Haenisch has worked for big names, including Hank Azaria and Courteney Cox, but he also makes room for clients that aren’t as bankable. “When you give people a space that they’re proud of, it feels great to me. I’m glad to be part of that,” Haenisch says with an honest smile. No matter the budget or the name, he often finds himself befriending his clients and learning as much from them as they do from him. One of his most recent clients renewed Haenisch’s daily sense of gratitude for his life as he observed them in their home holding hands before meals and saying what they are thankful for each day.

In an industry famous for materialism and excess, Haenisch has a surprisingly grounded world view. “I know so many people who are miserable even though they’re surrounded by yachts and beautiful vistas,” Haenisch says as he recalls being at a fanciful celebrity wedding in Capri a few years ago. “It’s just stuff, and it can all be replaced, and if the house burns down, I can find more stuff. It’s more about people and relationships than anything else.”

NUVO Magazine: Trip Haenisch

A West Hollywood Hills home that Haenisch revamped with contrasting textures and shapes to create an interesting backdrop for the owner’s extensive art collection. Photo by Patrick Cline.

Seeing the positive in tricky situations is what elevates an interior designer from good to great. When an object is unaffordable or unfindable, Haensich is quick to remind his clients that there is no right or wrong, no single answer, but that there are piles and piles of right answers. And if an item only exists in Haensich’s head, he’ll design it himself. “I go to sleep visualizing rooms and juxtapositions in my head,” he says. From large-scale brass pendant lamps to concrete-and-oak benches, his own designs straddle both the laid-back and the glamorous traits that polarize and define his adopted city. When Haenisch isn’t filling a room with his own creations, he’s shopping everywhere from antique stores on the coast of Maine to online auctions across the Atlantic. “The Internet has made the design world so small and accessible,” Haenisch says as he steps around four rusty white Bertoia chairs crowding his West Hollywood office.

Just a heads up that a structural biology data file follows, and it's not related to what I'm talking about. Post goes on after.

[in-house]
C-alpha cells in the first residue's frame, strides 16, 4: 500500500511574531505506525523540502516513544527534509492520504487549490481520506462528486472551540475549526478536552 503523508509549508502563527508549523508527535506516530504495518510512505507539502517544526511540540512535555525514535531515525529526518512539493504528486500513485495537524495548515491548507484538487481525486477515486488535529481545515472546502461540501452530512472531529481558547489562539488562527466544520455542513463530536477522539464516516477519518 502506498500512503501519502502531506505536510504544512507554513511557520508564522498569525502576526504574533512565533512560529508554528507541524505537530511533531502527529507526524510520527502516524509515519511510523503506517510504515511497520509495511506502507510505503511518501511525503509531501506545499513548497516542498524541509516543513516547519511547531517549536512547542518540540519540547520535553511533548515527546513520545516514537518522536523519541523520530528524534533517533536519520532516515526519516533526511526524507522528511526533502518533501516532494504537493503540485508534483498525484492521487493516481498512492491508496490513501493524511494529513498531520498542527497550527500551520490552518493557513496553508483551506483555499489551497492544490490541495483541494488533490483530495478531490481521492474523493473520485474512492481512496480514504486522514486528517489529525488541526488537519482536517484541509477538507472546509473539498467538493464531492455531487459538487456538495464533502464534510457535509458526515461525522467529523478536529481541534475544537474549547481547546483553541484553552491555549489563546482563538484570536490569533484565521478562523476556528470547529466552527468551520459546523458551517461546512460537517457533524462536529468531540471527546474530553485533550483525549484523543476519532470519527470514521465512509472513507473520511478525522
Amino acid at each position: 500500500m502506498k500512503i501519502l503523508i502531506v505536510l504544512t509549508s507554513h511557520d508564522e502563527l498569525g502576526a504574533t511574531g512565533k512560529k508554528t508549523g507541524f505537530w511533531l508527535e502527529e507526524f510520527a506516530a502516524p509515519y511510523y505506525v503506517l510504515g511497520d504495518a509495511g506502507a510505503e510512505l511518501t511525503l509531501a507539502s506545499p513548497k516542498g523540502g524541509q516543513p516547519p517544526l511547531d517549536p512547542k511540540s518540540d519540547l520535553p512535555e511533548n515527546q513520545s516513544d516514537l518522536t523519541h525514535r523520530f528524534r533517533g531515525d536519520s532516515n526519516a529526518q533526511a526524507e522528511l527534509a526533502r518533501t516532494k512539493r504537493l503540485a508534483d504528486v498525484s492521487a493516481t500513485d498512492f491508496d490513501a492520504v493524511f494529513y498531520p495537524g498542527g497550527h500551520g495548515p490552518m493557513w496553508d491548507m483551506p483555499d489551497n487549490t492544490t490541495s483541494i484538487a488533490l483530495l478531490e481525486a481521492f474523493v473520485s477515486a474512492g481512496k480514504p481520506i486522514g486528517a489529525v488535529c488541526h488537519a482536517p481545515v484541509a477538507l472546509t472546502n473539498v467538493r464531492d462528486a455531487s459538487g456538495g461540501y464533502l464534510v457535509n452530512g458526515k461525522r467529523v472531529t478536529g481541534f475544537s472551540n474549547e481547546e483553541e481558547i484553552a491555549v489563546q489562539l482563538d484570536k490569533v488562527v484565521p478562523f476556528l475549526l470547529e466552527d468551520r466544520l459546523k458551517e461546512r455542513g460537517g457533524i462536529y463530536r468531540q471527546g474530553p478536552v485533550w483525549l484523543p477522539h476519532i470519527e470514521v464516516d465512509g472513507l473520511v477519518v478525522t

Designing and shopping like a pro is part of the gig, but Haenisch sets himself apart with his off-the-beaten-path methods for finding pieces for his clients. He takes great pride in describing his aesthetic as “collected” versus “decorated”. “I can make a room pretty, but I like to go beyond that,” Haenisch says. Oftentimes he will begin by shopping at a showroom such as the Los Angeles International Design Center, but then he incorporates finds from antique stores, flea markets, or auctions, which in turn creates a room that looks less out of the box and more like a journey. “I really enjoy the twists and turns each room can take,” he says. A Haenisch interior often looks as if it has been the benefactor of decades of collecting, not months of decorating.

Being at the top of the interior design world demands being not only versed in the vast furniture world, but also in fine art. In that regard, Haenisch has his finger squarely on the pulse of the contemporary photography market with an arsenal of knowledge that ranges from the legends, such as his friend the late Herb Ritts, to up-and-comers like Arkansas-based Michael Schultz, who creates oversized colour photographs that Haenisch describes as “mind-blowing”. Photography is clearly one of Haenisch’s passions, and an element that often punctuates his interiors. The other visual element closely tied to the designer is a mixture of textures. Seagrass rugs, rough-hewn planks, and mesh-backed Eames Management chairs can all live harmoniously in a Trip Haenisch interior. “I don’t like things that are too slick,” he said

Haenisch describes himself as someone who likes to take risks with his work—certainly a point that doesn’t need much convincing, from the man who decided to drive straight through from Kansas City to Los Angeles some 30 years ago. His clients would agree, too, it was certainly a trip worth taking.

Top photo by Tim Street-Porter.